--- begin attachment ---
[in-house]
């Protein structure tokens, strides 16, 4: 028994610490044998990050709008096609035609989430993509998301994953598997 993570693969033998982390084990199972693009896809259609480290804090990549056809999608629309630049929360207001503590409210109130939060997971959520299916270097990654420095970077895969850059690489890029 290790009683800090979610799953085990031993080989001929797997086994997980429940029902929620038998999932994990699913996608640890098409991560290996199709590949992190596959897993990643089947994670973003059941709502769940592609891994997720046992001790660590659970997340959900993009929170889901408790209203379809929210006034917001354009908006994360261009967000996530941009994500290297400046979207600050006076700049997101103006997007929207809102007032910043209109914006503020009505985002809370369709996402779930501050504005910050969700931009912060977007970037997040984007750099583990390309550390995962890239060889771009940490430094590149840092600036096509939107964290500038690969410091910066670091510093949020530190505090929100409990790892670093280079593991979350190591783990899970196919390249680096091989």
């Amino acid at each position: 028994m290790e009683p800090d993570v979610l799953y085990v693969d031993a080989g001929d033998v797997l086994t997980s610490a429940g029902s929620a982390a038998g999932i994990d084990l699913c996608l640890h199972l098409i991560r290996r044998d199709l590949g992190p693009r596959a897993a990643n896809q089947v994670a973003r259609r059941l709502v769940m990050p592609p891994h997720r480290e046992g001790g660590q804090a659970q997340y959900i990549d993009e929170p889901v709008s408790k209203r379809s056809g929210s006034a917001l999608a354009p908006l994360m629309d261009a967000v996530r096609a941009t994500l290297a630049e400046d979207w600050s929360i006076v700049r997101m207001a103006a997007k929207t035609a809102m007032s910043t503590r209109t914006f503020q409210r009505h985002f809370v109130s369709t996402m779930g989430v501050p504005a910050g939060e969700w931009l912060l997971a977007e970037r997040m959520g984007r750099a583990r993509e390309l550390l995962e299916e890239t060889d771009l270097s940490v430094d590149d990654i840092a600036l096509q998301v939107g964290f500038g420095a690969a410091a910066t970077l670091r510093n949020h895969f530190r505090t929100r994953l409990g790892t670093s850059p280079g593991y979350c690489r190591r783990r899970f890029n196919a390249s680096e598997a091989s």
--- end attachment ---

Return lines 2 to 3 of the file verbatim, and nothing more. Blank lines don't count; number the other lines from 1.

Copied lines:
């Protein structure tokens, strides 16, 4: 028994610490044998990050709008096609035609989430993509998301994953598997 993570693969033998982390084990199972693009896809259609480290804090990549056809999608629309630049929360207001503590409210109130939060997971959520299916270097990654420095970077895969850059690489890029 290790009683800090979610799953085990031993080989001929797997086994997980429940029902929620038998999932994990699913996608640890098409991560290996199709590949992190596959897993990643089947994670973003059941709502769940592609891994997720046992001790660590659970997340959900993009929170889901408790209203379809929210006034917001354009908006994360261009967000996530941009994500290297400046979207600050006076700049997101103006997007929207809102007032910043209109914006503020009505985002809370369709996402779930501050504005910050969700931009912060977007970037997040984007750099583990390309550390995962890239060889771009940490430094590149840092600036096509939107964290500038690969410091910066670091510093949020530190505090929100409990790892670093280079593991979350190591783990899970196919390249680096091989």
């Amino acid at each position: 028994m290790e009683p800090d993570v979610l799953y085990v693969d031993a080989g001929d033998v797997l086994t997980s610490a429940g029902s929620a982390a038998g999932i994990d084990l699913c996608l640890h199972l098409i991560r290996r044998d199709l590949g992190p693009r596959a897993a990643n896809q089947v994670a973003r259609r059941l709502v769940m990050p592609p891994h997720r480290e046992g001790g660590q804090a659970q997340y959900i990549d993009e929170p889901v709008s408790k209203r379809s056809g929210s006034a917001l999608a354009p908006l994360m629309d261009a967000v996530r096609a941009t994500l290297a630049e400046d979207w600050s929360i006076v700049r997101m207001a103006a997007k929207t035609a809102m007032s910043t503590r209109t914006f503020q409210r009505h985002f809370v109130s369709t996402m779930g989430v501050p504005a910050g939060e969700w931009l912060l997971a977007e970037r997040m959520g984007r750099a583990r993509e390309l550390l995962e299916e890239t060889d771009l270097s940490v430094d590149d990654i840092a600036l096509q998301v939107g964290f500038g420095a690969a410091a910066t970077l670091r510093n949020h895969f530190r505090t929100r994953l409990g790892t670093s850059p280079g593991y979350c690489r190591r783990r899970f890029n196919a390249s680096e598997a091989s």